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Thursday, January 20, 2022

They call our children “coloured bastards” — Klipspruit West Secondary School former SGB member

Thabo Mohlala

The problems underlying the disruption of teaching and learning at the beleaguered Klipspruit West Secondary School go deeper than what they seem on the surface. This became clear yesterday when residents made submissions to the South African Human Rights Commission (SAHRC) hearings held at JD Opperman Hall in Eldorado Park.

The hearings are being held as part of interventions by Gauteng Department of Education (GDE) to address the perceived racism behind the disruption of teaching and learning at the school in July. The hearings also seek to examine how the racist incidents occur, what their underlying causes are and more importantly the impact racism is having on an effective learning and teaching environment.

The first person to make a submission was Maureen Moremi, a teacher at a local Eldoraigne High School. She said black teachers at the school experience racism from school management. She said the environment at the school is such that the prospects for black teachers to grow and get promotions are very slim. Asked if she experienced the same treatment from the community, learners and parents, Moremi said surprisingly she gets on well with them. She said the racist attitude was confined only to the upper echelons of the school management. Her assertion that the school practises racism targeted at black teachers drew murmurs of disapproval from the predominantly elderly audience.

Moremi was followed by a Mrs Matthews who said she used to be a school governing body member at Klispruit West Secondary. In her submission, she denied there were disruptions at the school as it was only black teachers who stayed away while their coloured counterparts continued teaching.

“They decided to embark on go-slow instead of teaching. Our children were suffering at the hands of Black teachers and what more when a black principal is appointed. Some of them called our children ‘coloured bastards’. Things will get worse,” Matthews said to rousing applause.

She said she strongly believed that a coloured teacher was suitable for the position. Asked if this was not consistent with a racist attitude, she emphatically denied it, saying this is how she and the community feel, a remark that drew another round of applause. She said she could not be racist because she is married to a black man.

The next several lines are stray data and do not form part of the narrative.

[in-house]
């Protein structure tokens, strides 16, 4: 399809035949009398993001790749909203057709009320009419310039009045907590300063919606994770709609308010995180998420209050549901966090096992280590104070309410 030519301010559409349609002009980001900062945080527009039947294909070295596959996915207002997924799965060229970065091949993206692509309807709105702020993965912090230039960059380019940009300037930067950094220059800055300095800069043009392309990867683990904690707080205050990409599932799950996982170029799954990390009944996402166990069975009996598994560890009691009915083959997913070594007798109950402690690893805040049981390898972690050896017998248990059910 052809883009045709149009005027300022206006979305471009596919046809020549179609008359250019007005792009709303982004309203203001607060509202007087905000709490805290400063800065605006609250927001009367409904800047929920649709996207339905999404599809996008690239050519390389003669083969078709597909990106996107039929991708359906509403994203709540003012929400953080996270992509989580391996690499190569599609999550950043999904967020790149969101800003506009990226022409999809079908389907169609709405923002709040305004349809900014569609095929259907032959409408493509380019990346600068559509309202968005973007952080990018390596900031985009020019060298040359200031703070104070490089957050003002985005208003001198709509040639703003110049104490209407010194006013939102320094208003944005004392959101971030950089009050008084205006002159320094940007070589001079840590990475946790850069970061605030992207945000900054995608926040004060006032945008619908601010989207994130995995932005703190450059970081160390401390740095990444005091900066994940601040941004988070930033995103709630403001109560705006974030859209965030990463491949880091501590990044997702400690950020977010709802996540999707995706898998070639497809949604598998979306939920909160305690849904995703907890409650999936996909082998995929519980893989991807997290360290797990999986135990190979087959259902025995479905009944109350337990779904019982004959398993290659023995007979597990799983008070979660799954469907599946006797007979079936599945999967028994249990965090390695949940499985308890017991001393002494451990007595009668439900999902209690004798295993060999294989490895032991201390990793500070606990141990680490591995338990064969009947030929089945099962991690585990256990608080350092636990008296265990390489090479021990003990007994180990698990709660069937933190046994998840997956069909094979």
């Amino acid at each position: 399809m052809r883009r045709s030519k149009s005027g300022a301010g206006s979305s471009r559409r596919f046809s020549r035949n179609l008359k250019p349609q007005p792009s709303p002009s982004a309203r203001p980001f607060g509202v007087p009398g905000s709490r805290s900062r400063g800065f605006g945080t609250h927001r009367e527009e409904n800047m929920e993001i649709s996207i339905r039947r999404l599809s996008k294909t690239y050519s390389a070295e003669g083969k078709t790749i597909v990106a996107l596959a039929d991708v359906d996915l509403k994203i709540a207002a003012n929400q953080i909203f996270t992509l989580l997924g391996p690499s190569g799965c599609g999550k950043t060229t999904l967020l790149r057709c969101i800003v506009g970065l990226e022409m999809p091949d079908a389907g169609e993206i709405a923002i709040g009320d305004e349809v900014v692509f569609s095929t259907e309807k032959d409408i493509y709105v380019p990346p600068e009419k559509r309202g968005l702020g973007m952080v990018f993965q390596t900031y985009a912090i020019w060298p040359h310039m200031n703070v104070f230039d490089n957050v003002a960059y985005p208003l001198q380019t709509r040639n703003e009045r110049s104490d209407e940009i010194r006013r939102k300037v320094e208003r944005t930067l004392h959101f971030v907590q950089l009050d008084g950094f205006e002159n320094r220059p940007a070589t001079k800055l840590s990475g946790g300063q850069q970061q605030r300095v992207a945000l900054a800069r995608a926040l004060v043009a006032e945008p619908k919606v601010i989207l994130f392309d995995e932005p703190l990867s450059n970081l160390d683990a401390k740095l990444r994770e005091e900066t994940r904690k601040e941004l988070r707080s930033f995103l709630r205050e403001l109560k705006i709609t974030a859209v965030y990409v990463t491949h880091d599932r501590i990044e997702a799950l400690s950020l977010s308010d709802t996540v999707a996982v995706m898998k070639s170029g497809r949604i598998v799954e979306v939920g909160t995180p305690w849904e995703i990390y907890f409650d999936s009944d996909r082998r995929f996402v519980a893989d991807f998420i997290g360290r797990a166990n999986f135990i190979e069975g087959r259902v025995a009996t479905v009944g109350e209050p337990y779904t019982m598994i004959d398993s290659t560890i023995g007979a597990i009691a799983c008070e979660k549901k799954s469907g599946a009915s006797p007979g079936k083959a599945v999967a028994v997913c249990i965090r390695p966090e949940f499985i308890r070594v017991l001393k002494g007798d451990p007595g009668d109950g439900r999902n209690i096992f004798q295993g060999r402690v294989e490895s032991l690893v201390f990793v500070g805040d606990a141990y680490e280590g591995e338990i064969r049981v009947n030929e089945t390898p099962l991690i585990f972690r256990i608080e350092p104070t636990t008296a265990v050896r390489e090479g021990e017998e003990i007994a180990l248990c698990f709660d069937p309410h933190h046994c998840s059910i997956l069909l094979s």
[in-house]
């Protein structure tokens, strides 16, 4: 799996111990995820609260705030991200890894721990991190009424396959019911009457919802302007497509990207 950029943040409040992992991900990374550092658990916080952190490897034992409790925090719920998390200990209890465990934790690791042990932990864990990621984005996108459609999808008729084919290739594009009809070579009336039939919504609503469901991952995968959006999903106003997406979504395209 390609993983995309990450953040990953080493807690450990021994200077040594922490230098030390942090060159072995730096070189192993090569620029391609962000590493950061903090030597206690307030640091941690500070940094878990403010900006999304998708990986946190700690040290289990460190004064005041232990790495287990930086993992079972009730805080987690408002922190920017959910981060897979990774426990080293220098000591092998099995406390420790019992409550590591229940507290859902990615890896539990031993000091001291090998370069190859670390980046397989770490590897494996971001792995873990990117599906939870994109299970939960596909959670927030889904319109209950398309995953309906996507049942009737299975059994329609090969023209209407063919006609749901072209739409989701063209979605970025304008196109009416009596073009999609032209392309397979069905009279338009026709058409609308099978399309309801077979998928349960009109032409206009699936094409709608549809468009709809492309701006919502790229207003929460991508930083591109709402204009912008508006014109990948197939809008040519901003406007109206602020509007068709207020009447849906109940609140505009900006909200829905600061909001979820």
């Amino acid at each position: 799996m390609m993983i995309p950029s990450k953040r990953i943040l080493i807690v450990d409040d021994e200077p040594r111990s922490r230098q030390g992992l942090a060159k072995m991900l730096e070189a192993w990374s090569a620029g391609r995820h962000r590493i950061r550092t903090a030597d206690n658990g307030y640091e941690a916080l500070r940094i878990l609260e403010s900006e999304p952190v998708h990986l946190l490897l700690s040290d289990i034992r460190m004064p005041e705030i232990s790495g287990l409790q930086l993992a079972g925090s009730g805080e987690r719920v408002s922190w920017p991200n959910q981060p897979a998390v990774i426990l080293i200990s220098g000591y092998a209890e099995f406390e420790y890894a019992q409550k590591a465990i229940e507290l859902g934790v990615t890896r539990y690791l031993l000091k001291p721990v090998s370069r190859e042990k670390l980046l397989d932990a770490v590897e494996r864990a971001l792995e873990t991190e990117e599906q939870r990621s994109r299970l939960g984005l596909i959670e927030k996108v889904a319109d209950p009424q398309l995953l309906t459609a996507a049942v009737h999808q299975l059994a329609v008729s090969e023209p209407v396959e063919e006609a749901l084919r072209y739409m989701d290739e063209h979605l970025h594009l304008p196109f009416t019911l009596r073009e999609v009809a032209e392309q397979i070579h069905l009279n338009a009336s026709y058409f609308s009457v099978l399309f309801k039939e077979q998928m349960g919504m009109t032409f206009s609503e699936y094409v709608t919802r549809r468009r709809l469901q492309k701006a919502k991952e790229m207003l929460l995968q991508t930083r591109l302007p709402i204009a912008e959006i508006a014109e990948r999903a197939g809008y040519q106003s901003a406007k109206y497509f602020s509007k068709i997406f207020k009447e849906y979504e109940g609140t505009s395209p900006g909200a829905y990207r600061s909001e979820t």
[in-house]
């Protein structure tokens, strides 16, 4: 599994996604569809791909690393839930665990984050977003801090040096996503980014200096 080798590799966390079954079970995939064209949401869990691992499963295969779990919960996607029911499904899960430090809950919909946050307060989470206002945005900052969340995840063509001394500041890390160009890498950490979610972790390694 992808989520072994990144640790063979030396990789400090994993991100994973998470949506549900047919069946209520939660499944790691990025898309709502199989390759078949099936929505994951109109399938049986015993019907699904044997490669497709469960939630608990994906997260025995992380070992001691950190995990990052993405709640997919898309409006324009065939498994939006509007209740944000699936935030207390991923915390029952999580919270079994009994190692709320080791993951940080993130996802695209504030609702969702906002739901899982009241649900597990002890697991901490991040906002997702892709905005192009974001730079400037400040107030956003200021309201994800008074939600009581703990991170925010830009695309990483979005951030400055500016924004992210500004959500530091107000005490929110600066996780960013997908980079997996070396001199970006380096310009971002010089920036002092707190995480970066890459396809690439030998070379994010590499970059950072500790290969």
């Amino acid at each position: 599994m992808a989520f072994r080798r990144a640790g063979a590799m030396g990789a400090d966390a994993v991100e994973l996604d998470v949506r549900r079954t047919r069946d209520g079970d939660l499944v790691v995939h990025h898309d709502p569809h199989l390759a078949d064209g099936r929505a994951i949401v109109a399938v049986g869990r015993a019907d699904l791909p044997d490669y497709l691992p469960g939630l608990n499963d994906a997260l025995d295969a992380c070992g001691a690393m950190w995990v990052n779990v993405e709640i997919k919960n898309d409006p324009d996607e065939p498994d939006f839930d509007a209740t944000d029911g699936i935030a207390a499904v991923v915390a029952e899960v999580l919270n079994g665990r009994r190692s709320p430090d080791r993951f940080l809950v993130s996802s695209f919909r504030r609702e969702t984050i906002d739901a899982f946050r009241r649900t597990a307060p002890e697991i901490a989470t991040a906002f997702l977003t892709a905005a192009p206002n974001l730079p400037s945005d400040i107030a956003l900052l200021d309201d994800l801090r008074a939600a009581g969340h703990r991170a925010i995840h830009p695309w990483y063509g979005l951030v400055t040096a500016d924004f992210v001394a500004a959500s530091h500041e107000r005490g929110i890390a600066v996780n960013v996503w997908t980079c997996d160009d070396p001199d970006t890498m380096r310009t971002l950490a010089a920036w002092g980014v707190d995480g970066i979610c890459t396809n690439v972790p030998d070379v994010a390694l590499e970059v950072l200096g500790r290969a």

Charmaine Arendse, an ex-teacher, told the commission that the blame for what happened at Klipspruit West High School should be put squarely at the door of GDE. “They failed us; we have been neglected as Eldorado Park community. MEC Panyaza Lesufi only comes when there is a crisis,” said Arendse.

She said most schools in the area experienced a number of challenges such as; over-crowding, lack of resources and other related social ills. “And the department never attends to them,” she said.  

The hearings then took a political tone when representatives of the Patriots of Equality made their submission. The organisation gained prominence during the stand-off at Klipspruit West Secondary School when they mobilised residents as they felt the Coloured community was marginalised. Stanley Jacobs and Jackie Mthombeni, the organisation’s general secretary, made joint submissions.

Jacobs’ submission focused on the role of the South African Democratic Teachers’ Union (Sadtu) members at the school. He said the government was afraid to act against the union even when there was evidence they engaged in disruptive activities. “They do as they please and nothing happens to them. When is the government going ever going to act against them?  That is the question we are asking, said Jacobs. He said members of the union were behind the disruptions of learning and teaching at the school.

“They do as they please and nothing happens to them. When is the government ever going to act against them?  That is the question we are asking”, said Jacobs. He said members of the union were behind the disruptions of learning and teaching at the school.

Mthombeni told the hearing that they wanted to dispel the notion that they were racist because of their opposition to the appointment of a black principal at the school.

“For the record, we didn’t oppose the appointment of a black person, what we were against was the way the appointment process was handled. We wanted the best. The lady who was appointed came third in terms of scoring. But she was appointed regardless and we later discovered she got the job because she is believed to be a friend to one of the Sadtu members,” said Mthombeni. She said this explained the reason the union encouraged its members at the school to refuse to teach.

Hearings continue on Thursday at the City of Johannesburg Council Chambers, 158 Civic Boulevard, Braamfontein, where Lesufi and the senior provincial officials are expected to make submissions.

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